Dormant bank accounts boost social finance growth

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By:
Helen Avery
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Big Society Capital hits £600 million; Portugal, Japan, Israel adopt model.

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Bright spark. Big Society Capital funds projects like Plymouth Community Energy’s solar farm in the UK


Can dormant bank accounts be the springboard for expanding social finance as an industry? 

In January, the UK government announced it would be distributing £100 million to social investment firm, Big Society Capital. An extra £35 million is also being placed with Big Society Capital and Access – the Foundation for Social Investment, with the specific aim to increase the sustainability of the UK social investment market

The source of the UK government money is dormant bank and building society accounts. Some £300 million has already been deployed to Big Society Capital since 2008, when the UK government introduced the Dormant Bank and Building Society Accounts Act. 

Accounts dormant for more than 15 years in banks and building societies are placed into a fund called the Reclaim Fund to be verified and then split between the Big Lottery Fund, managed by the National Lottery for Scotland, Wales and Northern Ireland, and Big Society Capital in England. 

Big Society Capital, set up as an independent institution, sources projects and co-invests the money across a range of social and environmental initiatives in England, targeting returns of 4% to 6% that go back into the pool. Several of the UK’s largest banks have also been required to put money into the fund. Big Society Capital now has around £600 million.

Set up in 2012, Big Society Capital began investing in 2013 and has so far put £356 million to work in 70 investments. Co-investors have added a further £640 million. Intermediaries are used to invest the funds in order to help create a social finance market. 

“By investing into intermediaries, co-investors are able to come in alongside us, making more capital available for charities and social enterprises,” says David Dinnage, communications director at Big Society Capital. Some 8% is paid out in fees and capital to intermediaries and arrangers as the market builds in scale.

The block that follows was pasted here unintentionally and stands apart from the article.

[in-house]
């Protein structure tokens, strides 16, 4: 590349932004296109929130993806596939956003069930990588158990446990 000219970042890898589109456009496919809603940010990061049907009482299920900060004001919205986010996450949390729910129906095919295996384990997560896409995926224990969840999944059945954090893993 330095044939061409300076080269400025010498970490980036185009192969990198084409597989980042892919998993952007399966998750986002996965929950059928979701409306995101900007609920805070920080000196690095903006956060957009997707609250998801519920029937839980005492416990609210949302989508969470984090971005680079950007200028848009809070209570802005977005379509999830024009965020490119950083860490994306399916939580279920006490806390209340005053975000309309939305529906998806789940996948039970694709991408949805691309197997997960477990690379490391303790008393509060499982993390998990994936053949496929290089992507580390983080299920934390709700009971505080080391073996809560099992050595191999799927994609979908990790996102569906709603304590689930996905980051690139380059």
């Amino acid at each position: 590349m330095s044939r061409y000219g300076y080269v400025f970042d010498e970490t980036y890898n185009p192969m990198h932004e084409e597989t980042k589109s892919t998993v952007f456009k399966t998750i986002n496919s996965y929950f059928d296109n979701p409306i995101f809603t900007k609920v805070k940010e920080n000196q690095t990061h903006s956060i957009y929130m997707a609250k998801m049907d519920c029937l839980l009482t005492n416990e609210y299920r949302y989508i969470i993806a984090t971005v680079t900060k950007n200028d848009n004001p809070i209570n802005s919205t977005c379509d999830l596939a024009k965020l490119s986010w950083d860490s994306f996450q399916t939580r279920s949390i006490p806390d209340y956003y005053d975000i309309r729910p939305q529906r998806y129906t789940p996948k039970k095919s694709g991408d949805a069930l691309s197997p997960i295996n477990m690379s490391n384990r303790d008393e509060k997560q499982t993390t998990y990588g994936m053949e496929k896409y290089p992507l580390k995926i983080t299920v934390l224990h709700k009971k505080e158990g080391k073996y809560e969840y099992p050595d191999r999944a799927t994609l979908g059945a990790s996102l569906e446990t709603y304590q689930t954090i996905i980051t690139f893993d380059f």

More than half the funds are invested in charities and social enterprises in the form of bridge loans, property funds, social impact bonds and charity bonds; they span loans to purchase care homes, affordable loans to low-income households and financing for the installation of solar arrays. 

Dinnage says it is too early to show returns as most investments have a five- to seven-year tenure, but the firm has been conducting research to see where it can have the most impact. 

The focus of future investments he says will be in three pillars: “Providing homes for people in need, supporting communities to improve lives and early action to prevent problems.”

Too small

Social finance has been far slower to grow than environmental finance largely because projects have tended to be too small to catch the attention of large financial institutions. 

The average size of Big Society Capital’s investments is about $5 million, although the median is £150,000. 

Green bonds and renewable energy projects by contrast are of sufficient size for large banks to commit them. The structure of allocating funds such as Big Society Capital enables smaller projects to be invested in that would not be on the radar of banks. 

Social finance is much needed. Data is limited, but a report in 2012 from the Community Finance Development Association (now called Responsible Finance) estimated the gap in community finance alone to be around £6 billion for the UK annually. 

The role that channelling dormant bank account money can play in growing the social finance market and filling the gap is large.

The latest annual data for the UK, for example, estimates outstanding social investments at the end of 2016 to have been almost £2 billion – a 30% increase from the end of 2015. And Big Society Capital accounted for 7% of that 2016 UK total; with its co-investors, that increases to some 24%. 

The role of Big Society Capital as capital provider to intermediaries has also encouraged the growth of non-banks in the social finance market. In 2016, there was £326 million of non-bank investment deal flow compared with £216 million in 2015. Non-bank capital includes charity bonds, community shares, equity-like capital, non-bank lending and SITR [social investment tax-relief] products, social impact bonds and social property.

The model of using dormant accounts is being seen as an increasingly viable means of accessing finance to be used for impact investing. 

In December 2016, for example, Japan’s National Diet passed the Dormant Deposit Utilization Act, which will come into effect in the middle of this year. The volume of dormant deposits is thought to be three times that of the UK. A dedicated fund is expected to receive around $500 million from the accounts to begin investing in charities over the next 18 months. 

South Korea, Portugal and Israel are looking at dormant bank accounts as a source of social financing. Several US states also use dormant bank accounts for public funding.